Woe Is Me! “My Friend Slapped Me. How Should I React?”
Woe Is Me! is a series in which The Swaddle team indulges your pity party with advice you’ll probably ignore.
“I was with my friends. We were cracking jokes, making fun of each other (as we normally do), but this time my roommate slapped me all of a sudden when I said something about her. The whole day after that, she was grumpy and in a very bad mood. So, I can understand that she was really annoyed. She did apologize to me later on, but this incident has left me feeling like she doesn’t respect me as a person. How do I address this?”
— Still stinging
QG: I, personally, don’t condone physical harm in any way whatsoever. Expressing your anger using force does not seem okay to me in any context — in fact, it’s a transgression of the highest order.
That being said, I don’t know the equation between you and your friends — I don’t know what constitutes “normal” for your group, and what your friend was going through that led up to her lashing out in this manner. Did you all cross some lines while joking around? Are you aware of what she was dealing with that led to this grumpy behavior you mentioned? Maybe, you’ll be better equipped to decide if this act seems okay to you with these details.
However, if you feel disrespected (as anyone would if they got slapped), I’d suggest having a serious conversation with her regarding this. I must reiterate — physical harm is never okay, which is why I would even go so far as to say that if you deem this to be grounds to break the friendship, that makes perfect sense. Not only is this an act of massive disrespect, it’s an example of the extent she can go to when she’s “angry.” People need to grow on their own and be equipped enough to deal with their negative emotions. If she cannot deal with them, maybe, she needs some space that allows her to learn how to do so.
Life is wonderful and long — you’re going to meet people who are a joy to be around and who know how to express their emotions in a positive way (or, at least, are trying to). So, you don’t necessarily need to keep those who can’t, around. Ultimately, though, she’s your friend and you know her best so trust your gut.
AS: Although I don’t know what your friend was going through that day, I don’t think a “bad mood” justifies a physical expression of anger. You should definitely talk to her about how this made you feel disrespected. A question to ask yourself (and her) is whether what you said, even in jest, might have hurt her or touched a nerve. If so, you can own up to that and apologize. But while you’re doing that, you can also let her know that her reaction was out of line. Talk it out soon so you both can grow to respect each other’s boundaries — all relationships need them, and friendships are no different.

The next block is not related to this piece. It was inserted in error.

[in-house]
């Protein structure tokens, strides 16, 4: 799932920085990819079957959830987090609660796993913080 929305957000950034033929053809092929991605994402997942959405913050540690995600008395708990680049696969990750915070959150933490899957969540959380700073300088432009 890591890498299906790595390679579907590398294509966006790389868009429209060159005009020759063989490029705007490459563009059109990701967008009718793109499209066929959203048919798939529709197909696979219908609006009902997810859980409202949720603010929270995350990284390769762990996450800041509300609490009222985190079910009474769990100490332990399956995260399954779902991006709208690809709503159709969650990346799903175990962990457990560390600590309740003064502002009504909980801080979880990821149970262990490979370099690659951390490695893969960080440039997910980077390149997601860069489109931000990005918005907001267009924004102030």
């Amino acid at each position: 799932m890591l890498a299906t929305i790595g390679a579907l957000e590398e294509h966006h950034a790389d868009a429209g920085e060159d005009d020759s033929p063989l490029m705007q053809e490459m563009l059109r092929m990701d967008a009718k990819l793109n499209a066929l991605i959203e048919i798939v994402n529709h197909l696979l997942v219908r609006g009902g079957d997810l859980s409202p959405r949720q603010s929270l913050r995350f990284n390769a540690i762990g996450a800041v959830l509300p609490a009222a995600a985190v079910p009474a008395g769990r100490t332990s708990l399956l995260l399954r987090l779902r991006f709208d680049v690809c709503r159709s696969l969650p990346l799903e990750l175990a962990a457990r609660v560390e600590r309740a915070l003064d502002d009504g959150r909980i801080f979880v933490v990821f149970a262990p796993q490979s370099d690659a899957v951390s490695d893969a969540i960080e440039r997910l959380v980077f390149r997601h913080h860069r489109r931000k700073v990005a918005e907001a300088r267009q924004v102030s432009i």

DR: Wow, there’s a fair bit to unpack here. Slapping is a form of physical assault, and unless someone threatens one’s immediate safety, I don’t think it’s a justifiable way to retaliate. Naturally, you feel disrespected. However, I’m also inclined to assume that your friend felt disrespected, too, which led her to slap you. Again, I don’t think that’s a valid excuse; I’m simply trying to point to the fact that both of you probably felt disrespected in one form or another.
You mentioned that you “normally” make fun of each other. In my opinion, that norm right there is a recipe for disaster, but you do you, I guess. However, do you think you crossed a boundary that day? Of course, I can’t answer that for you. But, well, you know who can. I’d suggest that you sit down and have a chat with her about what drove her over the edge.
But I’d also like to add, here, that if you feel so violated that you don’t want to engage with her for a while — or at all — that’s also understandable. If that’s the case, do maintain your distance, but for the sake of your future friendships, I’d urge you to introspect about what could have triggered her to react the way she did.
RN: Here is a checklist of things to consider: was your joke casteist, sexist, transphobic, ableist, or anything else that may have insulted her based on her identity, or some other form of trauma you knew she had? If yes, this warrants a serious conversation with her, where you both address how you’ve crossed a line verbally and physically. If the answer is none of the above, you need to cut her off immediately. To me, barring the aforementioned scenario, it doesn’t matter what you may have said to offend her so much in this situation. I do believe there’s a hierarchy when it comes to abusive actions in some contexts — here, if what you joked about wasn’t fundamentally offensive to her personhood, slapping you in public is a humiliating form of assault. It definitely shows that she doesn’t respect you as a person and neither deserves your friendship, nor an explanation from you for cutting ties with her.